By JACK HOUGH
When companies turn stingy with their profits, the result has historically been a period of disappointing profit growth. That's troubling, because stinginess just hit a record high.
Between 1946 and 2001, when U.S. companies had a relatively high "payout ratio" -- the portion of earnings distributed to shareholders as dividends -- earnings growth over the next decade beat inflation by an average of 4.2 percentage points a year, according to a paper published eight years ago in Financial Analysts Journal. But when the payout ratio was low, earnings declined after inflation.
That finding is worth keeping in mind today, because the payout ratio for S&P 500 companies last year hit a historic low of 29 cents in dividends for each dollar of profit, versus a median of 44 cents since 1980. It looks likely to fall even further this year, perhaps to 25 cents per dollar of profit.
Why are companies holding back on cash payments to stockholders? It's not that they lack cash. Nonfinancial companies in the S&P 500 are now sitting on $1.02 trillion, a record.
Three other reasons for the dividend neglect seem more likely. The first two relate to arrogance and the third to pessimism.
First, companies have come to rely on share repurchases as a means to return cash to stockholders. In the 1970s, companies spent 20 times more on dividends than on repurchases, but over the past decade it has been more of an even split. In theory, share repurchases should be as good for shareholders as dividends -- better if we consider that they're not taxed. In practice, however, repurchases often destroy value instead of creating it.
That's because managers are convinced they can successfully time the market, and so repurchase shares sporadically rather than committing to regular amounts as they do with dividends. Any saver making automatic contributions to a mutual fund knows that they buy more shares when prices are low and fewer when they're high, resulting in a low average purchase price. The regularity of dividends puts the same magic to work for investors who reinvest them.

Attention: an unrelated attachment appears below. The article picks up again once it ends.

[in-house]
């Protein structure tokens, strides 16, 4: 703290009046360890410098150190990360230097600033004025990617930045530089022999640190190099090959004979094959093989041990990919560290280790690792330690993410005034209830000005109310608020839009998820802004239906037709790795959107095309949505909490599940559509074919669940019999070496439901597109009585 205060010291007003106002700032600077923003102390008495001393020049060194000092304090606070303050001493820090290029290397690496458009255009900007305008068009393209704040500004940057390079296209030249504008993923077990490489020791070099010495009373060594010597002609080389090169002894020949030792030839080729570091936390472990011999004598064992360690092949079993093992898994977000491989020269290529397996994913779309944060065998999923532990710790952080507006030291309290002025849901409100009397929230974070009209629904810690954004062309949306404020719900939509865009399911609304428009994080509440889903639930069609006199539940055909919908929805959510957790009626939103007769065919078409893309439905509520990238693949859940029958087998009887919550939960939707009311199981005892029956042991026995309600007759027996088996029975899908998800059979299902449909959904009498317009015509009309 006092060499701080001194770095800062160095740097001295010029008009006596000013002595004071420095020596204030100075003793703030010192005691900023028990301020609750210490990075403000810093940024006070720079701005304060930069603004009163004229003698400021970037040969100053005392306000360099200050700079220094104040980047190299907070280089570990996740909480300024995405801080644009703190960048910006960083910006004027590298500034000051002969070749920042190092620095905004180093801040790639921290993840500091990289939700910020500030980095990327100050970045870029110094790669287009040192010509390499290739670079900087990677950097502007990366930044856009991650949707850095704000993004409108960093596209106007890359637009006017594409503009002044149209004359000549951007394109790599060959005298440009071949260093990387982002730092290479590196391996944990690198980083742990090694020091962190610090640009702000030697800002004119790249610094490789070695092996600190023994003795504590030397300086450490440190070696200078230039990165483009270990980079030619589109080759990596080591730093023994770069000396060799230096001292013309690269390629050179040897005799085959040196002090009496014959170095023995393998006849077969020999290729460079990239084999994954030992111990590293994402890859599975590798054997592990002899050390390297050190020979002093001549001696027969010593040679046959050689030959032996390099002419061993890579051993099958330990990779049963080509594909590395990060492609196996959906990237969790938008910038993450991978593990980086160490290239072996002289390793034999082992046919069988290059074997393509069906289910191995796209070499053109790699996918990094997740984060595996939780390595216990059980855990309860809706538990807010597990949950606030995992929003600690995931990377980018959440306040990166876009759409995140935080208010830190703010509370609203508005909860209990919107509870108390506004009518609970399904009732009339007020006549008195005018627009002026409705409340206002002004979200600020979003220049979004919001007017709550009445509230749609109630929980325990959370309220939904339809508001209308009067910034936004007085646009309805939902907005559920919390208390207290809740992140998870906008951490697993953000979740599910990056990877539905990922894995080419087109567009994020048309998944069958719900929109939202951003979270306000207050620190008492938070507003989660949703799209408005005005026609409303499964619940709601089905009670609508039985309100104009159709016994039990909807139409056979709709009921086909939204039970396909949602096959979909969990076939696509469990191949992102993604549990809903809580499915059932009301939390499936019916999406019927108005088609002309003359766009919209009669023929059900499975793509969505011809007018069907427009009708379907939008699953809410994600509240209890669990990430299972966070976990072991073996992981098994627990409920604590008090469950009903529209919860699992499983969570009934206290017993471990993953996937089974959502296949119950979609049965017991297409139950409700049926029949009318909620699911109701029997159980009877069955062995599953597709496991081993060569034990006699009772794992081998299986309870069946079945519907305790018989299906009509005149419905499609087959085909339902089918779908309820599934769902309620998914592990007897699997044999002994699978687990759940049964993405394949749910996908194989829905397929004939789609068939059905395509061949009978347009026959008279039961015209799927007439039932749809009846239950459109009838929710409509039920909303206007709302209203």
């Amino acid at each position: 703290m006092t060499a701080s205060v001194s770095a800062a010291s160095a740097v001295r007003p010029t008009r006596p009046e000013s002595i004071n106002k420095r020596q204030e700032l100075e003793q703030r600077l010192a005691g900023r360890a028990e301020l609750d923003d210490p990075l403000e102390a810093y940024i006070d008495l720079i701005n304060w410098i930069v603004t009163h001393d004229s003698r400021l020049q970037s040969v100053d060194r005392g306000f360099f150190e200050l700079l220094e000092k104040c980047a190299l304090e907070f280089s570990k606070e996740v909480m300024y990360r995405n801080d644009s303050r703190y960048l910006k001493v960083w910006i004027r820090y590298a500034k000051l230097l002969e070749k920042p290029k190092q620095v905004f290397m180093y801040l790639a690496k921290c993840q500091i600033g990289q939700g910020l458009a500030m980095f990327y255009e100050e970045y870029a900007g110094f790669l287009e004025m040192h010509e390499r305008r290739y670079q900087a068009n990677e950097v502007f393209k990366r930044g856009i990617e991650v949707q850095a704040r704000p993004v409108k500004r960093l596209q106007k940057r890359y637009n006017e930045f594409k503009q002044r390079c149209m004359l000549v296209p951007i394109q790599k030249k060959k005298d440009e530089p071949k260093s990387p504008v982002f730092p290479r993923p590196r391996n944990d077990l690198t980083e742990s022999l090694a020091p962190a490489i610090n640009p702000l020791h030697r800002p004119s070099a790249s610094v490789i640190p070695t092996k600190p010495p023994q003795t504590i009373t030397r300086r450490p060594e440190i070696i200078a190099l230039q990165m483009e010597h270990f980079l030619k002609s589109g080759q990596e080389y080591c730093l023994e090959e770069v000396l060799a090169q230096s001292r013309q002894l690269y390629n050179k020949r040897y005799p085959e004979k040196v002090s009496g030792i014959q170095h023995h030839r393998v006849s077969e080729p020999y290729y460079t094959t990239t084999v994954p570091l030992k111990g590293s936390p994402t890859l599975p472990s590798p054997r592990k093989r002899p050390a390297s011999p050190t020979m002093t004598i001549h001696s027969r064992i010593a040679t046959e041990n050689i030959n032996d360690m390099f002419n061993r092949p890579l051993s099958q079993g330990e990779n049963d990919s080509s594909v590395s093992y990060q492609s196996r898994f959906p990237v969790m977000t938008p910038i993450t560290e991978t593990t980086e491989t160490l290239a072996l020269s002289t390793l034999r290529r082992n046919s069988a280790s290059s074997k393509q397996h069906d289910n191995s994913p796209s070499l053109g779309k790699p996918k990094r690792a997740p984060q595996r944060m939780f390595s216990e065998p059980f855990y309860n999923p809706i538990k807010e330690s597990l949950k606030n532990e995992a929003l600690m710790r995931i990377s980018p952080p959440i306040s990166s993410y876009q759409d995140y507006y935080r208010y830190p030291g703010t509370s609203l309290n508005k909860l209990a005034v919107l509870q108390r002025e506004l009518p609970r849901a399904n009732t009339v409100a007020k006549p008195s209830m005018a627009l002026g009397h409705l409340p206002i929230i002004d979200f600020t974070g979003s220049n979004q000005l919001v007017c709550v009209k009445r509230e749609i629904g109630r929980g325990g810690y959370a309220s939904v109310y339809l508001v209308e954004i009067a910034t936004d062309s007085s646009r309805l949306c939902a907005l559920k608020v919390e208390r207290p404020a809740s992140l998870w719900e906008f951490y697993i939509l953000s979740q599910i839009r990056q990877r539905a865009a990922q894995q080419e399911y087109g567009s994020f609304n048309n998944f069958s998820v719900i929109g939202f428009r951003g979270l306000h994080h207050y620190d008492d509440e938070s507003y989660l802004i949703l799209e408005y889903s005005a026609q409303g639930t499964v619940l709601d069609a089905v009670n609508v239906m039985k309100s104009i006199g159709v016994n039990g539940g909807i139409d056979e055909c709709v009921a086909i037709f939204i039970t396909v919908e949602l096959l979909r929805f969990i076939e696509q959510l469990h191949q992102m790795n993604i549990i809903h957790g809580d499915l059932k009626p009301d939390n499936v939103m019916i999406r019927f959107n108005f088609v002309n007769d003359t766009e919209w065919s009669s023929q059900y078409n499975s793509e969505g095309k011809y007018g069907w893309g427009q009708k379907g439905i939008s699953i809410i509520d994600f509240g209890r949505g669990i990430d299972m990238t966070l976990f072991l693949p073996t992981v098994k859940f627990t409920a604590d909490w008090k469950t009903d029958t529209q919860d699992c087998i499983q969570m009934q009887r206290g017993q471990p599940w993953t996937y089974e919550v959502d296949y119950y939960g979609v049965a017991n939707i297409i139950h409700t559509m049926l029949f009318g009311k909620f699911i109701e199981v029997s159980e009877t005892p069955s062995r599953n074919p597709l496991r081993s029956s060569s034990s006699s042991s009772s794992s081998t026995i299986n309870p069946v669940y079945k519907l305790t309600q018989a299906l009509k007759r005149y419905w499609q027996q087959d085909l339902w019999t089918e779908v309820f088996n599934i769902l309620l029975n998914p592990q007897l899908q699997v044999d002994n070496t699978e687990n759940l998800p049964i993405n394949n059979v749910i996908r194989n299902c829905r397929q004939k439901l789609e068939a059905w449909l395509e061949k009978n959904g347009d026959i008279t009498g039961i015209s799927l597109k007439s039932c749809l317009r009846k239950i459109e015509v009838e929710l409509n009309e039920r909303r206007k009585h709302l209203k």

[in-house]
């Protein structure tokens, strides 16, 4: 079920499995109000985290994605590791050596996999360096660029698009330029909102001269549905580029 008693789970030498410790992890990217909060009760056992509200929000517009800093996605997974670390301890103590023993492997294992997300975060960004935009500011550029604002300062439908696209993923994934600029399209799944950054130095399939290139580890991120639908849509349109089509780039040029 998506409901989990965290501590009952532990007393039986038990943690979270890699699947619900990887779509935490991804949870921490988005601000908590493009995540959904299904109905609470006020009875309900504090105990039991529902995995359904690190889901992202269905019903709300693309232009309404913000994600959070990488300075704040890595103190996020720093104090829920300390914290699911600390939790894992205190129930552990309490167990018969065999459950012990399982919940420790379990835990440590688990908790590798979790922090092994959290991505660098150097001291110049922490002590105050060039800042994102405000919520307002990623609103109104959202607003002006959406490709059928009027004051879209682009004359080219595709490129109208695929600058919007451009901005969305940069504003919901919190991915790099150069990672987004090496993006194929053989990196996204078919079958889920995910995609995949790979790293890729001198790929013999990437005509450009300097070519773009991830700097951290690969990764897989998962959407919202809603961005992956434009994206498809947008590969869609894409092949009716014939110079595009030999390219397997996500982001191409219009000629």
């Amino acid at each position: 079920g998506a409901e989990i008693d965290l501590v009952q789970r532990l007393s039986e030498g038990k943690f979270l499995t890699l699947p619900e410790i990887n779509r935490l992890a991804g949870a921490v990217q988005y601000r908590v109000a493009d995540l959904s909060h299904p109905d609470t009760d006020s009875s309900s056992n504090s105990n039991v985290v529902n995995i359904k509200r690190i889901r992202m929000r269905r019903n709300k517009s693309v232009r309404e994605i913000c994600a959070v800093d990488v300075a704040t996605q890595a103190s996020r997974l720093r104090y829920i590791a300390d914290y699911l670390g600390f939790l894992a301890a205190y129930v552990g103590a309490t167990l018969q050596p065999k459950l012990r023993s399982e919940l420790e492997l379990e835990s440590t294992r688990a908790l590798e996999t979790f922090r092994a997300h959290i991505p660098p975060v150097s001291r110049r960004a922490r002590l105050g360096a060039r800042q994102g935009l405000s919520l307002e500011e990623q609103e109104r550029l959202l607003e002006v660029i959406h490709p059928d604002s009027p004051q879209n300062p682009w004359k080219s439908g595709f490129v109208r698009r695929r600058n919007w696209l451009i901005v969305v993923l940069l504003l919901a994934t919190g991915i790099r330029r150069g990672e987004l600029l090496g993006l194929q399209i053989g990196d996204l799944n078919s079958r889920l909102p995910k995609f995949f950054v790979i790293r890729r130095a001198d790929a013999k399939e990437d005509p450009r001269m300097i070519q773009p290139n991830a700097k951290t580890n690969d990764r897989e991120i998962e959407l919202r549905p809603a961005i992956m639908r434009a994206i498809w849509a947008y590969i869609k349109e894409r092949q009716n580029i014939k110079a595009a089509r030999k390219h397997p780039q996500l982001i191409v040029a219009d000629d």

But managers over the past decade have followed a pattern of spending generously on stock when profits are plump, like in 2006 and 2007. Those tend to be the periods when share prices are plump, too. Worse, repurchase spending all but disappears during a downturn, as it did in 2009. Only now that the stock market has roughly doubled since hitting bottom in March 2009 are repurchases returning in earnest.
"Company management are employing a buy high investment technique," wrote Terry Smith, chief executive of U.K. investment firm Fundsmith, in a recent analysis of the dubious value of recent repurchases.
The second reason dividends might be meager is that the same managers who believe they can time the market also believe that they're better stock-pickers than their shareholders. So they spend cash on acquisitions rather than return it to investors. Most of these lose money, too. From 1998 to 2001, a hot period for the stock market, companies destroyed 12 cents of shareholder wealth for each dollar they spent on acquisitions, according to a 2005 study published in the Journal of Finance. During that period, suitors paid top dollar for firms with unclear earning power and only a tangential relation to their core business. Was that $8.5 billion that Microsoft (MSFT)
Third, small dividends might simply mean that companies aren't confident about the sustainability of their profits. Dividend cuts are greeted with investor scorn, after all, so managers try to be prudent when committing to higher payments. Earlier this week I wrote that corporate profits have historically declined when their growth has far outpaced that or worker wages. They have done so recently to a remarkable degree. That's one sign that investors should view the profit boom skeptically. That dividends aren't booming, too, is another.